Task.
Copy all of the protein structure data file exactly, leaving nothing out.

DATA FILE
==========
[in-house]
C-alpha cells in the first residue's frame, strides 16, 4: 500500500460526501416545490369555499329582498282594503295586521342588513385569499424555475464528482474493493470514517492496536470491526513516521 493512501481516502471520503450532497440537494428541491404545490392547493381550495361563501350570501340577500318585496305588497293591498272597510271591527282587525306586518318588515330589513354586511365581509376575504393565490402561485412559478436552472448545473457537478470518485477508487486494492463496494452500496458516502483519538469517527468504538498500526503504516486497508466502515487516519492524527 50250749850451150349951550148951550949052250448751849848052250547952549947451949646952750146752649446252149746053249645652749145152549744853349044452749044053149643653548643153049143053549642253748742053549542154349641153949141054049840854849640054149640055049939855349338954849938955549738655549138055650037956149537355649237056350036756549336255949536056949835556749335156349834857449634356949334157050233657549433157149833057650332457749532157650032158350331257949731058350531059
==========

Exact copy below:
[in-house]
C-alpha cells in the first residue's frame, strides 16, 4: 500500500460526501416545490369555499329582498282594503295586521342588513385569499424555475464528482474493493470514517492496536470491526513516521 493512501481516502471520503450532497440537494428541491404545490392547493381550495361563501350570501340577500318585496305588497293591498272597510271591527282587525306586518318588515330589513354586511365581509376575504393565490402561485412559478436552472448545473457537478470518485477508487486494492463496494452500496458516502483519538469517527468504538498500526503504516486497508466502515487516519492524527 50250749850451150349951550148951550949052250448751849848052250547952549947451949646952750146752649446252149746053249645652749145152549744853349044452749044053149643653548643153049143053549642253748742053549542154349641153949141054049840854849640054149640055049939855349338954849938955549738655549138055650037956149537355649237056350036756549336255949536056949835556749335156349834857449634356949334157050233657549433157149833057650332457749532157650032158350331257949731058350531059